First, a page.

Midwest Heroes ad – comment

February 16, 2006

A commenter responds to my post on Progress for America’s "Midwest Heroes" ad:

Nick Coleman huh? How dare he "attack" an ad filled falsehoods? I guess
people outside of the republican twilight zone would call that being
"responsible".

Aside from the cheap shot on the "republican twilight zone," I thought this comment warranted a brief response:

I have no problem with someone criticizing falsehoods in this or any
other advertisement. Unfortunately, Coleman spends the majority of his
article questioning the ad’s motivations and funding rather than its
content. The few factual claims he makes don’t hold up, in my opinion:

Claim 1:
The war in Iraq is not against the terrorists of 9/11, given the fact that it was billed as a war against Saddam Hussein.

9/11 was conducted by Al Qaeda operatives. One of the groups of
terrorists we are now fighting is “Al Qaeda in Iraq.” Where is the
problem in suggesting that the two are connected, and what does the
“billing” of the war have to do with it? There were many reasons given
for why we should go to war with Iraq. In fact, a common liberal
complaint is that Bush “lied” us into war by connecting the War in Iraq
to the attacks of 9/11. Now Coleman wants to claim that the war was
billed solely as against Saddam Hussein? The ad does not argue that we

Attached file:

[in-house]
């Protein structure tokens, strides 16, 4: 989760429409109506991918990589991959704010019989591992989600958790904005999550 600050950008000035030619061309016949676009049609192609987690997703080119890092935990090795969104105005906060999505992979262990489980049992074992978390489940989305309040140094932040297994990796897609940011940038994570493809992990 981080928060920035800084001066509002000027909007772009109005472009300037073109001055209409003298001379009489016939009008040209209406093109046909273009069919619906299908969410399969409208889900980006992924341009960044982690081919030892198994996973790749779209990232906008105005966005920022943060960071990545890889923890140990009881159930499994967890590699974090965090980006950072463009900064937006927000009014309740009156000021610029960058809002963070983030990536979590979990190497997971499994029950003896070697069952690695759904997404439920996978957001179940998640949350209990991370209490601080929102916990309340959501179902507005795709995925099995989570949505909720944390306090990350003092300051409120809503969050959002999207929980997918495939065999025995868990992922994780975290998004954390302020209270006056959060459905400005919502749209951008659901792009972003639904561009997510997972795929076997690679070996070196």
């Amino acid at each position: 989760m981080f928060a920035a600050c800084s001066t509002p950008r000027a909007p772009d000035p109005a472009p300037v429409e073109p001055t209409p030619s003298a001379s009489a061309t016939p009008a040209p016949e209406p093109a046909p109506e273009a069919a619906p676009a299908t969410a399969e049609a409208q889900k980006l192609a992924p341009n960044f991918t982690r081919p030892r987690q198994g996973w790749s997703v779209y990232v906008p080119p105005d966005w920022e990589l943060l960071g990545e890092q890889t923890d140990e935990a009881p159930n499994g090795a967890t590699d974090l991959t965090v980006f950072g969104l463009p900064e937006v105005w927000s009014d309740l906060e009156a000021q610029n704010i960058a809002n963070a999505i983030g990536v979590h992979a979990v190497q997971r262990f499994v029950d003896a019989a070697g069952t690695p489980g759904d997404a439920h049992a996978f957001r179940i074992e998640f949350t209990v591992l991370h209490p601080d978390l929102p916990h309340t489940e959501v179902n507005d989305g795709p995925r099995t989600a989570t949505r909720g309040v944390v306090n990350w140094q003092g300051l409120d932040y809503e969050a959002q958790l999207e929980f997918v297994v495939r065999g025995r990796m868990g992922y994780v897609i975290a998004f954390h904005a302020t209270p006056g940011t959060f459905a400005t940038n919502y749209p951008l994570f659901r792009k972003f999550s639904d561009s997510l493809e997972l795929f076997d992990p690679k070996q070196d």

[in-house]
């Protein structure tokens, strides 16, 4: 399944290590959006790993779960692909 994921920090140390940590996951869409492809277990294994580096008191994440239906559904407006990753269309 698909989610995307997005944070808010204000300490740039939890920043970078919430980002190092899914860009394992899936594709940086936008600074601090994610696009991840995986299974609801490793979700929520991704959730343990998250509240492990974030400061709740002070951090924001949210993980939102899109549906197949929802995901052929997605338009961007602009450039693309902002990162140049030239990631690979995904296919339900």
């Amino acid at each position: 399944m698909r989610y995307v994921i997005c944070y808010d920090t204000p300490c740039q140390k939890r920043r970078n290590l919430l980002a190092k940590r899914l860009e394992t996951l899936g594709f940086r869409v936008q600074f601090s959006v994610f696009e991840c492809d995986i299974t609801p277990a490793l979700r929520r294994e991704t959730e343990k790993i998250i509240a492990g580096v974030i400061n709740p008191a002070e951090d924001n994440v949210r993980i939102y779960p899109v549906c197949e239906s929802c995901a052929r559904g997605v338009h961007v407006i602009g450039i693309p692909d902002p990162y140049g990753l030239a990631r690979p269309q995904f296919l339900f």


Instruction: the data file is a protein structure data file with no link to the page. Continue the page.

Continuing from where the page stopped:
went to Iraq to fight Al Qaeda, only that we are doing so now. I don’t
see how the ad’s statements about the enemy in Iraq can be seen as
“falsehoods.”

Claim 2:
The war is not going “swimmingly,” as can be seen from the number of
troop deaths (2,267 – almost 1,800 since Bush said “Mission
Accomplished.”).

Strawman argument. No one in the ad is saying the war is going
“swimmingly.” “Making real progress” is a very different statement, and
cannot be contradicted by a count of troop deaths, even if that count
weren’t extremely low by historical standards. Incidentally, if you’re
looking for falsehoods, you may want to start with the “Mission
Accomplished” canard and read the actual text of Bush’s speech. Ending
major combat operations is not the same as declaring complete victory.

Claim 3:
Paul Rieckhoff, founder of the non-partisan Iraq and Afghanistan
Veterans of America (IAVA), says the troops “do not overwhelmingly
support the president in Iraq,” citing polls that put the troops
approval level in the low 50s.

IAVA may be non-partisan, but they certainly seem to have an ax to
grind. The specific polls to which Rieckhoff is referring aren’t
mentioned, but the way the statement is phrased (“support the president
in Iraq”), I would guess that they ask whether troops support President
Bush’s “strategy” in Iraq or if they believe the president sent enough
troops, or if we should have gone to war in the first place, etc. This
is a valid argument in general, but not against this particular ad,
since the ad does not claim that the troops support the “president,”
but rather that they overwhelmingly support the “mission,” which is a
very different thing.

I wouldn’t claim that the ad is completely free from spin. It
chooses its words very carefully and some statements are probably
stronger than I would be willing to make (e.g. the American media
doesn’t “only report the bad news;” this is hyperbole. Of course the
media reports some good news – like the elections – but they do seem to
dwell on the negative aspects of the war to the exclusion of more
positive stories). However, this is not the same as being “filled
[with] falsehoods.” I’d be willing to listen to arguments to the
contrary, but not to conspiracy theories like the ones on which Coleman
spends most of his time.

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